A very quick read by a bestselling author whose love of books radiates from the pages. She attributes this love to a certain restlessness as a child, and says this:
"So I wandered the world thought books. I went to Victorian England in the pages of Middlemarch and A Little Princess, and to Saint Petersburg before the fall of the czar with Anna Karenina. I went to Tara, and Manderley, and Thornfield Hall, all those great houses, with their high ceilings and high drama, as I read Gone with the Wind and Jane Eyre."A number of other quotes from the book are on this post so I will not re-type them here. I do however, want to write about some thoughts she has on why and what women read and how this differs from men. Despite being broad generalizations that will not be true for everyone, I would like to explore further.
"...I began to think that women read differently than men....a Gallup poll taken in 1991 showed that women were more likely than men to find reading a more relaxing pastime than watching television....Some bookstore owners say their women customers are more likely to read novels, while the men more often choose biographies and history. Perhaps women feel more of a need to escape their own lives and take up those of others than men do."
"But it also seemed to me...that women seem to see reading not only as a solitary activity but as an opportunity for emotional connection, not just to the characters in a novel but to those others who are reading or have read the same novel themselves."And:
"This ability of a book to lesson isolation is important, not simply for personal growth, but for cultural and societal growth as well."I am also remined of a quote by Maureen Corrigan in her book, Leave Me Alone, I'm Reading. Here, she muses as to why she and fellow bookworms read:
"...search for authenticity. We want to get closer to the heart of things, and sometimes even a few good sentences contained in an otherwise unexceptional book can crystallize vague feelings, fleeting physical sensations, or sometimes, profound epiphanies...Readers, professional or casual, are alert to passages in a book that illuminate what was previously shadowy and formless."It is the combination of these thoughts that speak to me. My life is now segregated in terms of "pre" and "post Josh" - like a thick black line or better said, a chasm that irrevocably separates my two selves.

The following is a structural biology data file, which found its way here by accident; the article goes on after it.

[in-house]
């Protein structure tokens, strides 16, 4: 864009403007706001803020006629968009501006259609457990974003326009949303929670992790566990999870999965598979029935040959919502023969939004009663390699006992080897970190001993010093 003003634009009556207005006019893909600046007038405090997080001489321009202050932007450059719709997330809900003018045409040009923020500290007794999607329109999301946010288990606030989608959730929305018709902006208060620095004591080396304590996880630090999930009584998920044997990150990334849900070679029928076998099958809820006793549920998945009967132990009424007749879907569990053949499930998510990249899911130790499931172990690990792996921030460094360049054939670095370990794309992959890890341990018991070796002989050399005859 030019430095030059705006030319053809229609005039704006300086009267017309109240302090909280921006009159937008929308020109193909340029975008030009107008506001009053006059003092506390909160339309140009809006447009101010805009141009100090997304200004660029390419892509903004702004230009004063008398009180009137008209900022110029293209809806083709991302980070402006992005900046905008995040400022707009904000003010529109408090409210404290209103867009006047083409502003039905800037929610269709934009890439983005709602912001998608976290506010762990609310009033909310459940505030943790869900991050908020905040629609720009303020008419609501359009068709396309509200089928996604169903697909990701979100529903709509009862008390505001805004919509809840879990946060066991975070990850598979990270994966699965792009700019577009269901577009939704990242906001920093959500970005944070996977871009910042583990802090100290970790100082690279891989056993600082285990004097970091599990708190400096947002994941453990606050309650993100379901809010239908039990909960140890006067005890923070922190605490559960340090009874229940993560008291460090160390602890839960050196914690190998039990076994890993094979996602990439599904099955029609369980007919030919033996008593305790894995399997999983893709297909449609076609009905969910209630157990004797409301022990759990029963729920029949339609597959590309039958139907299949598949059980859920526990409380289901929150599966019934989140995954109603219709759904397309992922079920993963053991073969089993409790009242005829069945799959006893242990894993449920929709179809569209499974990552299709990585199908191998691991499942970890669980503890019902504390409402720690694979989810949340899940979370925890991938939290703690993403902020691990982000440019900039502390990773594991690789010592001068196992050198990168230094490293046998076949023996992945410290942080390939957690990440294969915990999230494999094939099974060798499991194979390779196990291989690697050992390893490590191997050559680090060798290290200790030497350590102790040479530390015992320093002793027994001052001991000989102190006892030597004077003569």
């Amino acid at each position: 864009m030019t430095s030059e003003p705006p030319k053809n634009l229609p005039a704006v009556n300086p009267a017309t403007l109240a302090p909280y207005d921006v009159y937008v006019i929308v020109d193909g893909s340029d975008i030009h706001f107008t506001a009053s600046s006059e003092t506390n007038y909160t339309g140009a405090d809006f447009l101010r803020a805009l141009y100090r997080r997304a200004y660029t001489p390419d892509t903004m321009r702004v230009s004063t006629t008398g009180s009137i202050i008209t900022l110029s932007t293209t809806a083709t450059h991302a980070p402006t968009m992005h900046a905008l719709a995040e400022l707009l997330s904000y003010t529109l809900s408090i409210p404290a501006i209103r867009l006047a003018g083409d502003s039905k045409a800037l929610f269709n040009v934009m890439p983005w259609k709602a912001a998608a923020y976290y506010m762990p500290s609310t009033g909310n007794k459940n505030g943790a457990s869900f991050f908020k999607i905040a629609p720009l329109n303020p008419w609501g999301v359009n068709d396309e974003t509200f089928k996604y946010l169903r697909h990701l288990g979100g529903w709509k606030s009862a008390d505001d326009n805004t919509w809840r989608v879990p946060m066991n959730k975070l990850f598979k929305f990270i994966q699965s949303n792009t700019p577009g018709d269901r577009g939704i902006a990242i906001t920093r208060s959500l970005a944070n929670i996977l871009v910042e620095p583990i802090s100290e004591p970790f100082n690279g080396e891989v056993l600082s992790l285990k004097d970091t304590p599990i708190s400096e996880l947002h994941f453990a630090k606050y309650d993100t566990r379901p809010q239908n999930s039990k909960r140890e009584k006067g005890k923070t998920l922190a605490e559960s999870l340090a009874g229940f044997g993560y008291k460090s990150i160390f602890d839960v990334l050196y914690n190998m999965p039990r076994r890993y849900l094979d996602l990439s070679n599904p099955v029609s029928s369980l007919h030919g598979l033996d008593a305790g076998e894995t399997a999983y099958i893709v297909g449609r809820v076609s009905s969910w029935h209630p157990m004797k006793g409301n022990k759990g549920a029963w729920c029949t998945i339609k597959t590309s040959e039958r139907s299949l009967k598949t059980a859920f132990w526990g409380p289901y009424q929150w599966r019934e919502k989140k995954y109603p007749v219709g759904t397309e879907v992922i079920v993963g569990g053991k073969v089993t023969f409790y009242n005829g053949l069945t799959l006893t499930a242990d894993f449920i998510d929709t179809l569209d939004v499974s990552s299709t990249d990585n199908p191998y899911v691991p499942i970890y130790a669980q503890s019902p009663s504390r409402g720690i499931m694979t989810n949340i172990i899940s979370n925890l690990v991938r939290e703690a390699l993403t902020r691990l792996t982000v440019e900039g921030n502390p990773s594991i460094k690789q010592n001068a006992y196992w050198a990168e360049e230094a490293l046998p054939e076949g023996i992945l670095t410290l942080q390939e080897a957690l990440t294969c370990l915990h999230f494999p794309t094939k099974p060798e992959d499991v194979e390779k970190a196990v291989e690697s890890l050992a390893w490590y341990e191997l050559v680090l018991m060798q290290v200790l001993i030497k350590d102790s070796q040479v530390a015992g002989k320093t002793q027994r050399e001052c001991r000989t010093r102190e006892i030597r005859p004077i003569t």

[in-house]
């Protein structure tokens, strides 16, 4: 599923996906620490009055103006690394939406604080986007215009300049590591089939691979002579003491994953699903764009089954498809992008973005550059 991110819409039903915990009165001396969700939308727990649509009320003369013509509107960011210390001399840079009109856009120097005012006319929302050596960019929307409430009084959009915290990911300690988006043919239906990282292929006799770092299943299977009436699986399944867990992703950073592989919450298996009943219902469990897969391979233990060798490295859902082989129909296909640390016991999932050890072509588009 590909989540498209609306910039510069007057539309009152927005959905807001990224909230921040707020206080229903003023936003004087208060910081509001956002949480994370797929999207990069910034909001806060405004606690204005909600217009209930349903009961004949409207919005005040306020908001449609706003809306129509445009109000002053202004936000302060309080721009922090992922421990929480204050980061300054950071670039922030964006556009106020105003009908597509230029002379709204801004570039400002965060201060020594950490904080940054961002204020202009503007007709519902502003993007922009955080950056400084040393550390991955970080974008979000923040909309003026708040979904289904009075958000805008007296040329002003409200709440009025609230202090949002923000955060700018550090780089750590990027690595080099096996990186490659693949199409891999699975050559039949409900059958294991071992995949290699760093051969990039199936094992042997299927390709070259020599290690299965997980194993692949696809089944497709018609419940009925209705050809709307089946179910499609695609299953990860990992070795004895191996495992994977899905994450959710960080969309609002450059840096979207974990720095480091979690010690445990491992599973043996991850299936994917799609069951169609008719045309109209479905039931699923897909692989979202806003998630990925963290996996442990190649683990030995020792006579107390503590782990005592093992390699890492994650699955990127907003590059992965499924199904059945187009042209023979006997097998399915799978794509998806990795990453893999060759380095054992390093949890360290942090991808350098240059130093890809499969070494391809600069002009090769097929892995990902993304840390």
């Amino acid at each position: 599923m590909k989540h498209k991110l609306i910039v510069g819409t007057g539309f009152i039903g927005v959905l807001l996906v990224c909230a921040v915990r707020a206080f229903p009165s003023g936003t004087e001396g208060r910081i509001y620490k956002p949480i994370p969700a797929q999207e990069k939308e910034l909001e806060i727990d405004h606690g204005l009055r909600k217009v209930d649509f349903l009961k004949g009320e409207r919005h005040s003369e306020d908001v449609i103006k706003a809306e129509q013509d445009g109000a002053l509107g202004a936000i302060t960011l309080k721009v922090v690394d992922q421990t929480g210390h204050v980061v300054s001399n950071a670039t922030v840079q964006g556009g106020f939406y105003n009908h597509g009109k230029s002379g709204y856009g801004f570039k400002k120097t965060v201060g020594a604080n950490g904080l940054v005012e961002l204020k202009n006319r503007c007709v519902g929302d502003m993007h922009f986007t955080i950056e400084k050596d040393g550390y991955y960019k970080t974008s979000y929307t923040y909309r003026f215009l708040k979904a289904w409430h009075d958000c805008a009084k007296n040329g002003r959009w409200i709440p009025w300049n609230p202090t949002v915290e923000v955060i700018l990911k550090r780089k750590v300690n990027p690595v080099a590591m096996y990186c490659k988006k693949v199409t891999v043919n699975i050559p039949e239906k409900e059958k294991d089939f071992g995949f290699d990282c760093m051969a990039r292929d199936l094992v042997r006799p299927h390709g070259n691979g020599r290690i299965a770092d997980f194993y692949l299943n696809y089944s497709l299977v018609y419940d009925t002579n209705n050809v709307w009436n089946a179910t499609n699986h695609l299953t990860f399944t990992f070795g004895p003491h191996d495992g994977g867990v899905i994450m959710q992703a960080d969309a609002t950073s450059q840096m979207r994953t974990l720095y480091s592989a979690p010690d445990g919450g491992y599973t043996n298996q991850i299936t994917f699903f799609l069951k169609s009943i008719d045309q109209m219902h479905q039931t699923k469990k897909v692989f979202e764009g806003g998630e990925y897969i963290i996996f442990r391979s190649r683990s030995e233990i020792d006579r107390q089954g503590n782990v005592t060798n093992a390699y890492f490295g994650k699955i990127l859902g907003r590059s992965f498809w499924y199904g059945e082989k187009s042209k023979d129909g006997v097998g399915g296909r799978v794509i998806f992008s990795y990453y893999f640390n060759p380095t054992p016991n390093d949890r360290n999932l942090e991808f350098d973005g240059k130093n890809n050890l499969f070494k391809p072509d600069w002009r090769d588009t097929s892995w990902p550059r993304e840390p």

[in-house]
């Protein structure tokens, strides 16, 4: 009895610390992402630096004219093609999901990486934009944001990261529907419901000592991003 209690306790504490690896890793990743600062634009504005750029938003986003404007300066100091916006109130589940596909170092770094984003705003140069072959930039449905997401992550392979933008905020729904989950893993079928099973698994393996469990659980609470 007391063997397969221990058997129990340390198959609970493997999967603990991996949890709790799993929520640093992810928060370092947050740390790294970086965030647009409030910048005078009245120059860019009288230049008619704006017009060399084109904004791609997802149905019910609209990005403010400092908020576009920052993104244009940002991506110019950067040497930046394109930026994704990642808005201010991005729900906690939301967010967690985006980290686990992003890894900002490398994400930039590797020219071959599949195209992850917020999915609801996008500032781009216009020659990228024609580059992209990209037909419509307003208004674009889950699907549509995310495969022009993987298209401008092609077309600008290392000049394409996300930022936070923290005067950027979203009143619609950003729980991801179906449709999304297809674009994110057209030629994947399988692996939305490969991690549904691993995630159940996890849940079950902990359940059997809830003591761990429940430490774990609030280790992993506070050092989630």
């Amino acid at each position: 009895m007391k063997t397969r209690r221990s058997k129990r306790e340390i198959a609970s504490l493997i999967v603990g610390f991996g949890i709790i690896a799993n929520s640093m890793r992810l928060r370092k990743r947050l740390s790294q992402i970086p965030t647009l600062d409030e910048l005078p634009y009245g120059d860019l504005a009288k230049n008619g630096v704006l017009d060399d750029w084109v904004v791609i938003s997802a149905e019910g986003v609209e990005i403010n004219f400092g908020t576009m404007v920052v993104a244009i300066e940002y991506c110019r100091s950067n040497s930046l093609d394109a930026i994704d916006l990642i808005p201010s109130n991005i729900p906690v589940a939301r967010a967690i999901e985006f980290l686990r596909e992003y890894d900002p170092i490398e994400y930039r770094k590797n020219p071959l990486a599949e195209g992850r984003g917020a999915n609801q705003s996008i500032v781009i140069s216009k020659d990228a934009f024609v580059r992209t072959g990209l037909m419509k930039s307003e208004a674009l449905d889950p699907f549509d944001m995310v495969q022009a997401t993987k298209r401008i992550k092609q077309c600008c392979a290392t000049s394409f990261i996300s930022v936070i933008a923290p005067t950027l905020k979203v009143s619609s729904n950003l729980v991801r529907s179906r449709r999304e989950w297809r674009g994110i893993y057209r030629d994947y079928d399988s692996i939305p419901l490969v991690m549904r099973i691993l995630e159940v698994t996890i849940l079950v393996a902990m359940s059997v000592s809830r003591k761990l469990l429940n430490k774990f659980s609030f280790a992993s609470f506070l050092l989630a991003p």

"Pre-Josh", I read novels. Quickly. The faster, the better. I wanted to connect with the characters and get lost in their story. These kinds of books are aptly called "brain candy" by some. "Post-Josh", I read for "emotional connection" and to "lesson isolation" as Quindlen says. I also read to "crystallize vague feelings" and illuminate the "shadowy and formless" as said by Corrigan.
In fact, everything I read now is with a filter - plain and simple: Josh's death. I am searching for authenticity or truth. I look for meaning and understanding. I want to find the answer to THE unanswerable question: "Why, Josh, why?"
I was thinking about this over two weeks ago and drew a funnel in my journal. At the top, where the width is greatest, I wrote the following: dreams, writing, journaling, books, thoughts, quotes, ideas, conversations, stories, memoirs, fiction, survivor of suicide books, parental bereavement books, lyrics, movies. At the bottom of the funnel, is THE question. After drawing this, I wrote:
"So, as opposed to others, who have no real issues, pain, sorrow, grief or tragedy, and read just to read, because they like books and have been bookish all their lives, I read and write for salvation. To avoid or bypass mental illness, post traumatic stress disorder, depression, anxiety, my own temptations of suicide. To be able to function. Reading and writing is a life support. It sustains me. Guides me. Illuminates. Forces me to follow thoughts and ideas that would previously be unknown or simmering in my subconscious, wreaking havoc. Reveals what is dormant - thoughts or feelings that lie beneath conscious thought. If left untouched or not brought to the light of scrutiny, it could in fact, cause mental illness, breakdown, even madness."It surprised me then, how quickly and easily these words flew from pen to paper. And as I re-read and type them now, they still ring true.
Grieving is a lonely business. I would not survive if not for the companionship offered in books and in my journal.